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“No One is Handed Freedom on a Silver Platter”: Women and the Russian Revolution

An interview with author of Women, State and Revolution, Wendy Goldman.

Left Voice

August 23, 2017
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This year we are celebrating the 100th anniversary of the Russian Revolution. In your point of view, why is this revolution so important?

In October 1917, the soviets came to power, replacing the Provisional Government that had taken over after the abdication of the tsar. The soviets were the first democratically elected bodies in Russia that represented working people. They were an example of “direct democracy,” whereby delegates to the soviets were directly beholden to the workers, peasants, and soldiers at the front, who elected them as their representatives. The Russian revolution was the very first in which working people took power and managed to hold power in an entire country.

They immediately aimed to change the relations of property and control, and to create a new way of life that would benefit working people. The peasants took over the lands of the nobility and redistributed it in accordance with family size. Workers took over the factories. In every area of life, people began to rethink how to organize a better, freer life. There were many fascinating experiments with economic planning, law, education, art, as well as basic changes in material life. In the late 1920s, the Sovist state launched the first five-year plan, aimed at the industrialization and development of the country. It was the first example of a such development that was not beholden to foreign capital and elite class interests.

The Russian revolution is that it has many lessons to teach us today. We should ask ourselves the questions: where did the revolutionaries go wrong? Why did Stalinism develop from a revolution with democratic aims? And how can development be better managed, especially in the relationship between town and country?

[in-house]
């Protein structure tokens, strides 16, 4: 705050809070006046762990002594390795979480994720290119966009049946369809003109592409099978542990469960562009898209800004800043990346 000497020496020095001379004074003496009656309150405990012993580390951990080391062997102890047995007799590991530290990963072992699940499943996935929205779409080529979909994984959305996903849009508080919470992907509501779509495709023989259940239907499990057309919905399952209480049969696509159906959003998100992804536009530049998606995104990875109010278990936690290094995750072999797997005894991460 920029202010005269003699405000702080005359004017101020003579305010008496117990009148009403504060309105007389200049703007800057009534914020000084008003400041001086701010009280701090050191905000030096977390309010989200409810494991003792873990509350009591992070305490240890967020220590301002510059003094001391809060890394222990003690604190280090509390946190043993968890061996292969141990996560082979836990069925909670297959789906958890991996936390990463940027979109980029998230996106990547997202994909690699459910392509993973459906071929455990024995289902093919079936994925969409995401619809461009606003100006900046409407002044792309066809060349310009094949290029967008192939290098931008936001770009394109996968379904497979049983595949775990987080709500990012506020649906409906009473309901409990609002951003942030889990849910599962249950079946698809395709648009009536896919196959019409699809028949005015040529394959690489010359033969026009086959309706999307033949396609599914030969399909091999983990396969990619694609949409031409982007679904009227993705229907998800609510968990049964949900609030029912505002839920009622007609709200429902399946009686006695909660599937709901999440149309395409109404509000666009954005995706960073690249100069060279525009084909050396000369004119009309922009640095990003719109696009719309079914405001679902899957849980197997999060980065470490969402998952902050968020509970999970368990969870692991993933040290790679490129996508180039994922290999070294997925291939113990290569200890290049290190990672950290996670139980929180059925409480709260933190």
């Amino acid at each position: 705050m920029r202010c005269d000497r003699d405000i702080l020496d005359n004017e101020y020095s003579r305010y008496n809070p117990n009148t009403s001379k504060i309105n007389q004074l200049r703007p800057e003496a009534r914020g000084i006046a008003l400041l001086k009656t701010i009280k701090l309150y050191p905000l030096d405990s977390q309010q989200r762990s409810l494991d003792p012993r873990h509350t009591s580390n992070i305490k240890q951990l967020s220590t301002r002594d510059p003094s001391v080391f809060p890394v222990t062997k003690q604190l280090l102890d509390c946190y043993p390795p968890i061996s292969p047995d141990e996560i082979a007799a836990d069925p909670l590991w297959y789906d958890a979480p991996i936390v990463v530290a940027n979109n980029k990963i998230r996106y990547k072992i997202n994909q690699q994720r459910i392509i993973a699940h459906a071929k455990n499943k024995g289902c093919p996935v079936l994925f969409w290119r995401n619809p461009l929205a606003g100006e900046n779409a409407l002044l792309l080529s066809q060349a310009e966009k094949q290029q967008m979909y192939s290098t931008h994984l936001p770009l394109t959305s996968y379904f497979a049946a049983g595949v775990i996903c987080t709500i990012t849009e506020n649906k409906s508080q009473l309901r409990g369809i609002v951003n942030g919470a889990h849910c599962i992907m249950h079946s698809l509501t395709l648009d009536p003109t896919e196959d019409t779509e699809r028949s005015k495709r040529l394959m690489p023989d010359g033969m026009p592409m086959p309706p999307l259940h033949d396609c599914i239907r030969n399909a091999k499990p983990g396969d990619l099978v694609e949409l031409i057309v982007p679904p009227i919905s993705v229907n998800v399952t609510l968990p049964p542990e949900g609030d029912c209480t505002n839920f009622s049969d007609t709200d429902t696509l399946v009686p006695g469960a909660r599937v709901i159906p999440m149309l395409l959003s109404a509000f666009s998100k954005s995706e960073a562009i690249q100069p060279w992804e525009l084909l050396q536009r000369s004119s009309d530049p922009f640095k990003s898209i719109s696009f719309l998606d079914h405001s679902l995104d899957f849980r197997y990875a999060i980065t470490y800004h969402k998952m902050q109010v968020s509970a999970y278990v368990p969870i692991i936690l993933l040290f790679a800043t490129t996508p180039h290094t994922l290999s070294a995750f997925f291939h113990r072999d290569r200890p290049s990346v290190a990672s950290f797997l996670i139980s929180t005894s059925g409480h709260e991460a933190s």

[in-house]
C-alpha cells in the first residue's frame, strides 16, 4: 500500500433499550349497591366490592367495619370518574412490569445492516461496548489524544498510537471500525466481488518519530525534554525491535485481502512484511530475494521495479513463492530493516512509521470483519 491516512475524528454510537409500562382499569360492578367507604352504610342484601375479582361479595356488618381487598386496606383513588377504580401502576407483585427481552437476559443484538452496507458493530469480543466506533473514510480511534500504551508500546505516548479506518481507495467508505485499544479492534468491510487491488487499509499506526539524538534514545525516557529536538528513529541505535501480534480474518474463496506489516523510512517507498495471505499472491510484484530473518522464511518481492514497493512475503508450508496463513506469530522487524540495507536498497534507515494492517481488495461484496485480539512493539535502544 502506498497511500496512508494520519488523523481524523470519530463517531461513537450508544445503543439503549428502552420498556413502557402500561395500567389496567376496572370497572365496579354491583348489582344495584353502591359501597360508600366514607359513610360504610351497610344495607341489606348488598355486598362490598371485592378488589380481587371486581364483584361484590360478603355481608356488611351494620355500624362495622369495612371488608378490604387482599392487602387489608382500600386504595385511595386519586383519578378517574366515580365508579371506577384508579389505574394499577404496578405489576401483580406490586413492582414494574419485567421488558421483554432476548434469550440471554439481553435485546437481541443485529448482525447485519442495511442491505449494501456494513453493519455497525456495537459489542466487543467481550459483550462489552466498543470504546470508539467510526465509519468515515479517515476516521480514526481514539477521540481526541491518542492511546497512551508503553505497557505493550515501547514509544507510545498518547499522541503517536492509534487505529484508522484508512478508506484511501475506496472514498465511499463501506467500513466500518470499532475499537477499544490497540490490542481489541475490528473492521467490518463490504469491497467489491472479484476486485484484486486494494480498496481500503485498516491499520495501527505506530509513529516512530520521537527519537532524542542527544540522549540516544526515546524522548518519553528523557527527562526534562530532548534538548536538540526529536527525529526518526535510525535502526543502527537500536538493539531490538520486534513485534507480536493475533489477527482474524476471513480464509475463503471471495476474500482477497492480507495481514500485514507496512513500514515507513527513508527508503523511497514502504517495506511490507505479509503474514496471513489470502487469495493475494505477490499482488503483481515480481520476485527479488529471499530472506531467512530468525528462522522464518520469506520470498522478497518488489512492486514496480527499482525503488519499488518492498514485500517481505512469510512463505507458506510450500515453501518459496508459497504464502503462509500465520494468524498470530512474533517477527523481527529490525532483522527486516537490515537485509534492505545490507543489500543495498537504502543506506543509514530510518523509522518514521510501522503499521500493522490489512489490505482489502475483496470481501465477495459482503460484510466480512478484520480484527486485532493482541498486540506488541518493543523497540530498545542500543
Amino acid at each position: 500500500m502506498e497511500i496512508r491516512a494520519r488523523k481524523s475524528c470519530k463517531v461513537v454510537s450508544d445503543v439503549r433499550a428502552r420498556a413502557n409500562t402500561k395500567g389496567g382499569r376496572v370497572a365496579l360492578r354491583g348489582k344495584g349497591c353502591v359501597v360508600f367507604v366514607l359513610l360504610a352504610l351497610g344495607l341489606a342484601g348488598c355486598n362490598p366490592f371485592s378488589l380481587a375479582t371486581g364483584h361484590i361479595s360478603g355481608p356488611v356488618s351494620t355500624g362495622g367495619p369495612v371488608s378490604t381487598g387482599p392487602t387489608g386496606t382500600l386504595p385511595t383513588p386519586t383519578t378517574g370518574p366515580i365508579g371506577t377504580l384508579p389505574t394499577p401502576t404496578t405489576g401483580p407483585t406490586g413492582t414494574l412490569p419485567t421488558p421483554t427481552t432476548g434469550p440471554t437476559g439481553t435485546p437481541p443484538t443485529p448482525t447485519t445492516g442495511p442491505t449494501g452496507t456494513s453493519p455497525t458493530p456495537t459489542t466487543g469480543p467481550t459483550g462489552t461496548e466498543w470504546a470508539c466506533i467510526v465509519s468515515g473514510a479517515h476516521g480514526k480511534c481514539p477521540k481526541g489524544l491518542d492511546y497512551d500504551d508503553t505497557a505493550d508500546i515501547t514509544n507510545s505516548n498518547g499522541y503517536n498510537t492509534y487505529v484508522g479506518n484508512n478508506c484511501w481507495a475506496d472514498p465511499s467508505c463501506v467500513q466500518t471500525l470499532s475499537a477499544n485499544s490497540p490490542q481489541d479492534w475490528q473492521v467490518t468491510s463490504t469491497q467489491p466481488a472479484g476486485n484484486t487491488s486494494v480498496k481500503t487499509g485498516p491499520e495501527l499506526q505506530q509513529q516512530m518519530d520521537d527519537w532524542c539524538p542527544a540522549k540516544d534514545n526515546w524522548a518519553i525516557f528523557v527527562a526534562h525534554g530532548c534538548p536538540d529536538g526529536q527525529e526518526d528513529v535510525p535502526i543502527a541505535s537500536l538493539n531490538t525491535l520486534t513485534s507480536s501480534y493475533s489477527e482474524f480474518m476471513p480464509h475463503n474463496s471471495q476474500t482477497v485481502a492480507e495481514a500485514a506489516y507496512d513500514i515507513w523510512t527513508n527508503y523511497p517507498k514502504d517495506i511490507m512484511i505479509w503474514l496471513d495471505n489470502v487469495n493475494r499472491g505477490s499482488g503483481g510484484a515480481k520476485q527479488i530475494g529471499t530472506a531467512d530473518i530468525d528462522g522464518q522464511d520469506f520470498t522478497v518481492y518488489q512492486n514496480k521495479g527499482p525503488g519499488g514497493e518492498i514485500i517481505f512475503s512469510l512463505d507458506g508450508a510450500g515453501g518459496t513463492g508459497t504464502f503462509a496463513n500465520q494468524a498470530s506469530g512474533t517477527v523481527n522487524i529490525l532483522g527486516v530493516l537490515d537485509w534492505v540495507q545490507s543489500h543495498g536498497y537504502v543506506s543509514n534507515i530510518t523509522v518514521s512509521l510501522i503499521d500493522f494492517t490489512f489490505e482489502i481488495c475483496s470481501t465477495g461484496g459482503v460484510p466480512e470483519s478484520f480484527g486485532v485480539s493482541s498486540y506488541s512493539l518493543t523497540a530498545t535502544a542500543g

The Russian revolution should be studied by everyone interested in how to build a better future that is not run according to the profit principle. The ideas of planning are particularly interesting for the millions of people who have suffered from the boom-bust cycles endemic to capitalism, and the destruction of the natural world.

In your book “Women, the State and Revolution”, you outline a historical gains for women during the post-revolutionary period. What were the main victories women achieved during that time?

The Bolsheviks came to power with a basic program of women’s liberation that rested on four principles: free union, women’s emancipation through economic independence, socialization of housework, and the gradual and inevitable disappearance of the patriarchal family unit. They immediately established this program into law. They were the first country to establish women’s full legal equality with men, no-fault divorce, and free abortion in hospitals and clinics. The 1920s were a difficult period with high unemployment, many homeless children, and a ruined economy as the result of the long years of war and Civil War.

Yet by 1930, with the adoption of the first five-year plan, the economy had rebounded and there was an end to unemployment throughout the country. Women moved into the work force in record numbers. People began to study and learn. Peasants became workers, unskilled workers became skilled workers, and skilled workers became engineers and managers. It was period of great opportunity and upward mobility. In no country of the world did so many women enter the industrial waged labor force in so short a time. Re-gendering brigades made up of women entered the factories and mines to determine which jobs could be done by women. They aimed to open semi skilled and highly skilled jobs, once reserved only for men, to women as well. They were successful in breaking many barriers in the work force. Public canteens, daycare centers for children, and laundries were created to help socialize housework. Social relations between men and women began to change.

How was it possible for the Soviet Union to reach such victories under the conditions following a war, with a peasant majority and high levels of poverty? What was the role of the Bolshevik Party in that process?

We should understand that the Soviet Union was not always successful in its efforts. The obstacles such as poverty, low education, high unemployment, the ruined economy of the 1920s, peasant patriarchy and land relations, and lack of funds within the government all made the realization of many ideals very difficult. The Bolshevik Party played a role in this process, but the Party itself was not a monolithic entity. It was composed of members who had their own prejudices and outlooks.